The Parma Psalter is a rare example of a Jewish illuminated Psalter, produced in Italy during a time of Jewish persecution. Puzzlingly, this Psalter seems alone in having escaped the prohibition on human representation that applied to (extant) contemporaneous Ashkanazi manuscripts (see Beit-Arie, Silver & Metzger 1996: 103–07). One artist is thought to have produced all its 102 illuminations. Text and image are interwoven with each other, resulting in intricate geometric designs.
Deep knowledge of the Hebrew text of the Psalms has resulted in an iconographic schema which bears little relation to the established Christian iconography of the Psalms, itself influenced by the Vulgate translation of Psalm 23:4. In the Vulgate translation the Hebrew word salmawet (meaning deep shadow or death shadow; BDB 6757) became (via the Septuagint’s σκιᾶς θανάτου) ‘the shadow of death’. The single Hebrew word became two words; death became a freestanding noun rather than a intensifying qualifier of ‘shadow’. This reinforced a Christian interpretation that looked to redemption in another world beyond this mortal one.
Within the Jewish tradition, by contrast, instead of conveying a promise of eschatological deliverance (from the ‘valley of the shadow of death’), the Psalm is seen to celebrate God’s constant presence in this life, even through exile and other negative experiences (see Gillingham 2018: 144–47).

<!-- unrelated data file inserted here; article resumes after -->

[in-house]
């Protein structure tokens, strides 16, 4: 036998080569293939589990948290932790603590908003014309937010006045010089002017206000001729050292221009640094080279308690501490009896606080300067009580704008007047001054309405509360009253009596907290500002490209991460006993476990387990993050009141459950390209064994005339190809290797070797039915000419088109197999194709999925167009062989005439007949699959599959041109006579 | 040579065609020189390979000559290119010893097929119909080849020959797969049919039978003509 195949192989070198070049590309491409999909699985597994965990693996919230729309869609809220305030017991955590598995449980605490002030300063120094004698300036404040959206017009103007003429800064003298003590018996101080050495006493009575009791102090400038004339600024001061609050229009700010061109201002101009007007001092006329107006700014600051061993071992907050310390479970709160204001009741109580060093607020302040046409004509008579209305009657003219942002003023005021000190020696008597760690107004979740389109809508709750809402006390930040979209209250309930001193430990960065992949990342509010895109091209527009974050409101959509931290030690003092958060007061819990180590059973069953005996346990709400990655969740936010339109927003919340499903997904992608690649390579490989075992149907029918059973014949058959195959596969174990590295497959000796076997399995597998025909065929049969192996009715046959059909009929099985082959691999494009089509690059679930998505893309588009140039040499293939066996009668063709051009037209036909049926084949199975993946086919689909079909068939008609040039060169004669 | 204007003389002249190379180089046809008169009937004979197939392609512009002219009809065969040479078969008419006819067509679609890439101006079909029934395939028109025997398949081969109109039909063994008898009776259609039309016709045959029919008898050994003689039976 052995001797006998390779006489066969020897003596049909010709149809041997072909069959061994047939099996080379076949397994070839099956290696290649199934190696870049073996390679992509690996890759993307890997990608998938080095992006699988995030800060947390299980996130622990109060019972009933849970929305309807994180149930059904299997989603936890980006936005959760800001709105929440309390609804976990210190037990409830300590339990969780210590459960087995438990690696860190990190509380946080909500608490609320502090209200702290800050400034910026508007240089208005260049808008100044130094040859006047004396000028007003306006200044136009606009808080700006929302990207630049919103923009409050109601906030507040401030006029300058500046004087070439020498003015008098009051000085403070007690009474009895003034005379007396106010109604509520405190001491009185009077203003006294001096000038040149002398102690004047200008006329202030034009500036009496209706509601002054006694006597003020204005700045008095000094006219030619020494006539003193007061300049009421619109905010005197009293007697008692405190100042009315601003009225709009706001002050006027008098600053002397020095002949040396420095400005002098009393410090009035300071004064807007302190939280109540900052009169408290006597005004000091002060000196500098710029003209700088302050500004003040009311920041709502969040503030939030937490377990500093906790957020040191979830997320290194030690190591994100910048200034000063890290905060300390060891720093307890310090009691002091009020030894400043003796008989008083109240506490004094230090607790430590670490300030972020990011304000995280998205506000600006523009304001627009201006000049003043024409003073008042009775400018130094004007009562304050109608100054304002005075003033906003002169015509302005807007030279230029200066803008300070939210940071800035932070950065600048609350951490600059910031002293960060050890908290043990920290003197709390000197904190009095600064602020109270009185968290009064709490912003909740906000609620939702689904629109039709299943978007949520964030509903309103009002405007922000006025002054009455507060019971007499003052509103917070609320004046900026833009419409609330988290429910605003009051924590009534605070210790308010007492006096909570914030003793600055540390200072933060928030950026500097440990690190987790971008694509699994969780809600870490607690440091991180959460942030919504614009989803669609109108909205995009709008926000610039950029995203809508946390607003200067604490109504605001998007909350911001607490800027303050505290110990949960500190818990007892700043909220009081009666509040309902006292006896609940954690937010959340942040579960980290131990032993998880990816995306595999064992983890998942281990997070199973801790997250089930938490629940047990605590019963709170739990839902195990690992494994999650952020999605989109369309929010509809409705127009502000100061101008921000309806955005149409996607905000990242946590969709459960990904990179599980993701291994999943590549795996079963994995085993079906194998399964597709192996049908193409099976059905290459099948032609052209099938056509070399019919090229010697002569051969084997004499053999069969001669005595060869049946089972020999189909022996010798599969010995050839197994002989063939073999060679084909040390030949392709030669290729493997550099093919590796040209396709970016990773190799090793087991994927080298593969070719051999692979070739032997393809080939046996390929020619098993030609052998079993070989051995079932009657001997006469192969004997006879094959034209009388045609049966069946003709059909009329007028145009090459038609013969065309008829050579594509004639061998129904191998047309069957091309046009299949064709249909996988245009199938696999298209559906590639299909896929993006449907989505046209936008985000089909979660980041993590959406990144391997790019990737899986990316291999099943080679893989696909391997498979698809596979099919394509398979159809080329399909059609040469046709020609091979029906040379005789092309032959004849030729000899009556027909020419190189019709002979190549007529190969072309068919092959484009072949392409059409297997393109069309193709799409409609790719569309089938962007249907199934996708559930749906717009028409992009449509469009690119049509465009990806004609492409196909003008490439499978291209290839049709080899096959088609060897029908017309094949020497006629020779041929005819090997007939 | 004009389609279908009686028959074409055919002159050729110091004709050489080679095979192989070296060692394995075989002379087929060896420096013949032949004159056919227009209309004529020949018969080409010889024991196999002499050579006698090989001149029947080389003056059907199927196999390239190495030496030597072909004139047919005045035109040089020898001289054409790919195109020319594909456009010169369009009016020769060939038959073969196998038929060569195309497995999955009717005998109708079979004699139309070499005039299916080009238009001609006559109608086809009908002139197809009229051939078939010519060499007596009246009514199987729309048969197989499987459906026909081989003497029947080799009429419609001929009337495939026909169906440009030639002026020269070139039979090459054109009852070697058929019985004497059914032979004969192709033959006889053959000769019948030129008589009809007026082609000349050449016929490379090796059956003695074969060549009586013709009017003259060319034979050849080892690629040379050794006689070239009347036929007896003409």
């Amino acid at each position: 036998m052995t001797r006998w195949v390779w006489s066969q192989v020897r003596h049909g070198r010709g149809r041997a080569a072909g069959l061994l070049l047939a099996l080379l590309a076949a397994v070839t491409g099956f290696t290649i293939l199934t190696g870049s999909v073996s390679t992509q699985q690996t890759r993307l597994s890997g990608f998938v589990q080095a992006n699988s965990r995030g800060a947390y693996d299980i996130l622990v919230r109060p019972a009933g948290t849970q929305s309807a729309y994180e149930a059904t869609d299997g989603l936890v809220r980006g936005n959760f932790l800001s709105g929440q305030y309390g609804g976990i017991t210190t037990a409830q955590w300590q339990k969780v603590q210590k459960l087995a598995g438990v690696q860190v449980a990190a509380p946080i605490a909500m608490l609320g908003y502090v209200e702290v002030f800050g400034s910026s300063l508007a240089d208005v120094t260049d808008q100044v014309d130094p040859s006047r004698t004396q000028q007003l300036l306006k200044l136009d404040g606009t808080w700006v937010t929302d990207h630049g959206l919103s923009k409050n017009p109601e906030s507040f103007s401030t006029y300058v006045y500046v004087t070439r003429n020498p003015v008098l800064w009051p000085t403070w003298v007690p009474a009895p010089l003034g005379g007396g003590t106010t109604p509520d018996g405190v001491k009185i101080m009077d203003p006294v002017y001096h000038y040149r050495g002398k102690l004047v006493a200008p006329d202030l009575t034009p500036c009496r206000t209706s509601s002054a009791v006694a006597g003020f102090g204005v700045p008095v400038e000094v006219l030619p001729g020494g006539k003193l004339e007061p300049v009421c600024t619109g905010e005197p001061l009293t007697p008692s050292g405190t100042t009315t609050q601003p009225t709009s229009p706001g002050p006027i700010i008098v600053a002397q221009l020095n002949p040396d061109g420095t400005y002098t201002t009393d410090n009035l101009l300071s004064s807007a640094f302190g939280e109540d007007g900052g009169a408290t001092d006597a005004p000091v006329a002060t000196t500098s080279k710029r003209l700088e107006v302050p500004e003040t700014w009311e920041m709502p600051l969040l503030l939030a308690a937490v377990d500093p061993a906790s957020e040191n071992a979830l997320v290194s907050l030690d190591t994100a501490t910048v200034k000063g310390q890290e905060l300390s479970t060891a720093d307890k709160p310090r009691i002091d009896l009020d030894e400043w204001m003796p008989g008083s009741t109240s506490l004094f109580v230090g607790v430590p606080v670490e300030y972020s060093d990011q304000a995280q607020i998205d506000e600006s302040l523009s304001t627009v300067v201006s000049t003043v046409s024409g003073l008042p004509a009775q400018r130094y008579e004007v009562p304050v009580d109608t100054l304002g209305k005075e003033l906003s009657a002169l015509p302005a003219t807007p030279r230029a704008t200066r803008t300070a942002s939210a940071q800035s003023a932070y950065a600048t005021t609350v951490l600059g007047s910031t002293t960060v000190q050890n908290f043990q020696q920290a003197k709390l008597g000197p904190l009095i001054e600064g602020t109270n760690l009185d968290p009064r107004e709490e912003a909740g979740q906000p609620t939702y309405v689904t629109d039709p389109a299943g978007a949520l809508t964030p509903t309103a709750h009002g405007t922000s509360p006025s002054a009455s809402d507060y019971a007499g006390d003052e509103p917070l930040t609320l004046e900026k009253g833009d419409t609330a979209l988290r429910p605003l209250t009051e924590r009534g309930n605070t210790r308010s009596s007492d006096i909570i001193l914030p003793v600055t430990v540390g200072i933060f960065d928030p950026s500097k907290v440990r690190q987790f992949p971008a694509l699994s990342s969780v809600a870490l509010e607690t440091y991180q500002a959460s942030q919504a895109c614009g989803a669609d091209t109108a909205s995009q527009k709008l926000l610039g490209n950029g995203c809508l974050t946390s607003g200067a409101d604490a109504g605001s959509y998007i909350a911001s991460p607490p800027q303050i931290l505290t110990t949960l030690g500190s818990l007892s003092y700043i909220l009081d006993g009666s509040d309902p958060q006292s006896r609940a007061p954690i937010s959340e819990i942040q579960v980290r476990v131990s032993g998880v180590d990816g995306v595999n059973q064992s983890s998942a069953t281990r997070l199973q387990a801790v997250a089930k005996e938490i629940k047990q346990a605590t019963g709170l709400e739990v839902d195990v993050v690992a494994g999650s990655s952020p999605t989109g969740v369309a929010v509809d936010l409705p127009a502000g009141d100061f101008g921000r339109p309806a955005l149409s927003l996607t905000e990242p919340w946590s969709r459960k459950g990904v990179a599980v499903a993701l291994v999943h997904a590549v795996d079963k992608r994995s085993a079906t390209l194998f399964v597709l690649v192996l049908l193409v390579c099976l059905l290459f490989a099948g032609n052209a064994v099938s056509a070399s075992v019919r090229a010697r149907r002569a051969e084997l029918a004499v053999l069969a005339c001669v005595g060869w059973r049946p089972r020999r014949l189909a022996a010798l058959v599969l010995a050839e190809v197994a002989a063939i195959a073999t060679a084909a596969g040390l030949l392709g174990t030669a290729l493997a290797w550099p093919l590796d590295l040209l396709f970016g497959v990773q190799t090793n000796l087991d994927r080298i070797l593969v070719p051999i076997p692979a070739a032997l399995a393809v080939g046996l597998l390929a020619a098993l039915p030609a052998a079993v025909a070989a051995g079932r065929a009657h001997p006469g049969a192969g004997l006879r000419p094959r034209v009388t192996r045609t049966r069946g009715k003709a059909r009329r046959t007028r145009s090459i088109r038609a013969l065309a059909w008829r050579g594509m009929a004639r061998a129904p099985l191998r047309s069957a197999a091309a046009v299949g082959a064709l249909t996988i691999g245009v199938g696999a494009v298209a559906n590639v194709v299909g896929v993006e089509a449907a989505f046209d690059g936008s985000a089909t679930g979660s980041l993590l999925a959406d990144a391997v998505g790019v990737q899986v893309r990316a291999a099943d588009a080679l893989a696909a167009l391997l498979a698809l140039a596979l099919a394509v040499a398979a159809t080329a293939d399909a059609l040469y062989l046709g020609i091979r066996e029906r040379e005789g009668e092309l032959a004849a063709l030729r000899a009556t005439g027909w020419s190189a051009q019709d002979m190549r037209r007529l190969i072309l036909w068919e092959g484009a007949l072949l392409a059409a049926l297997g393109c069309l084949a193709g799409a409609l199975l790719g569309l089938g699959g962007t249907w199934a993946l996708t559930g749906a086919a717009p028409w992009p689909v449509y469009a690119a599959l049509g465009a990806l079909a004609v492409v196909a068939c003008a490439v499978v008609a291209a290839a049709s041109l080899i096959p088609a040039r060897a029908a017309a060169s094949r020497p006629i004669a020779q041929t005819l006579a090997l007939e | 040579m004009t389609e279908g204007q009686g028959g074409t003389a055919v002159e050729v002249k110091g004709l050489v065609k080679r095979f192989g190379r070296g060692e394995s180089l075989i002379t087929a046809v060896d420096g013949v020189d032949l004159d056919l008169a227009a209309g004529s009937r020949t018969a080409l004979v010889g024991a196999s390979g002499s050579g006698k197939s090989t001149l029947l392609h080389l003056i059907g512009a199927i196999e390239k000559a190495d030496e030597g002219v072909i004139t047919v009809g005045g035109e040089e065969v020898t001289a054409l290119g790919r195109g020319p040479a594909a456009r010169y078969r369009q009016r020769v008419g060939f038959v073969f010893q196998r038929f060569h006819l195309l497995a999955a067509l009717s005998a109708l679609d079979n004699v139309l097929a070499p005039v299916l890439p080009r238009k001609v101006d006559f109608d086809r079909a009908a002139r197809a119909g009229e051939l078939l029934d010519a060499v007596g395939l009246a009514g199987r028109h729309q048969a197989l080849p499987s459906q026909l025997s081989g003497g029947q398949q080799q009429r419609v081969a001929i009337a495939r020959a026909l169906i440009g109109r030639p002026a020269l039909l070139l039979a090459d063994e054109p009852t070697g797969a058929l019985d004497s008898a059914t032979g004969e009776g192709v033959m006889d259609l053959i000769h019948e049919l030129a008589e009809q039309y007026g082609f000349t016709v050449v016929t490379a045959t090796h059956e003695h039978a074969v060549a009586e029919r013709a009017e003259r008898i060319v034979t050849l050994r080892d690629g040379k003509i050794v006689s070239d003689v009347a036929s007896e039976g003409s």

This more hopeful, ‘this-worldly’ Jewish interpretation of the Psalm is reflected in the Parma artist’s decision to focus on the joyful opening of the Psalm, which emphasizes God’s loving care for his people on earth. The Psalmist, a symbol of ‘God’s people’, is thus portrayed as a human figure with a dog’s head, wearing a brown hat with a distinctive rim, and sitting on a grassy knoll next to a river. The mixing of human and animal bodies is common in the Parma psalter (although unusual elsewhere) and may be a visual nod to the notion, which runs through the Psalms, that every creature should participate in the universal praise of God’s glory (Beit-Arie, Silver & Metzger 1996: 103).
Accordingly, this hybrid Psalmist figure raises his hands in supplication, whilst a brightly-coloured bird flies above him. He conveys the spirit of the original Jewish exile, encouraging his viewers to stay faithful and hopeful during their own period of persecution.
Beit-Arie, Malachi, Emanuel Silver, and Thérèse Metzger. 1996: The Parma Psalter: A Thirteenth-century Illuminated Hebrew Book of Psalms with a Commentary by Abraham Ibn Ezra (London: Facsimile Editions)
Gillingham, Susan. 2018: Psalms Through the Centuries: Volume 2 (Oxford: Wiley Blackwell)
23The Lord is my shepherd, I shall not want;
2he makes me lie down in green pastures.
He leads me beside still waters;
3he restores my soul.
He leads me in paths of righteousness
for his name’s sake.
4Even though I walk through the valley of the shadow of death,
I fear no evil;
for thou art with me;
thy rod and thy staff,
they comfort me.
5Thou preparest a table before me
in the presence of my enemies;
thou anointest my head with oil,
my cup overflows.
6Surely goodness and mercy shall follow me
all the days of my life;
and I shall dwell in the house of the Lord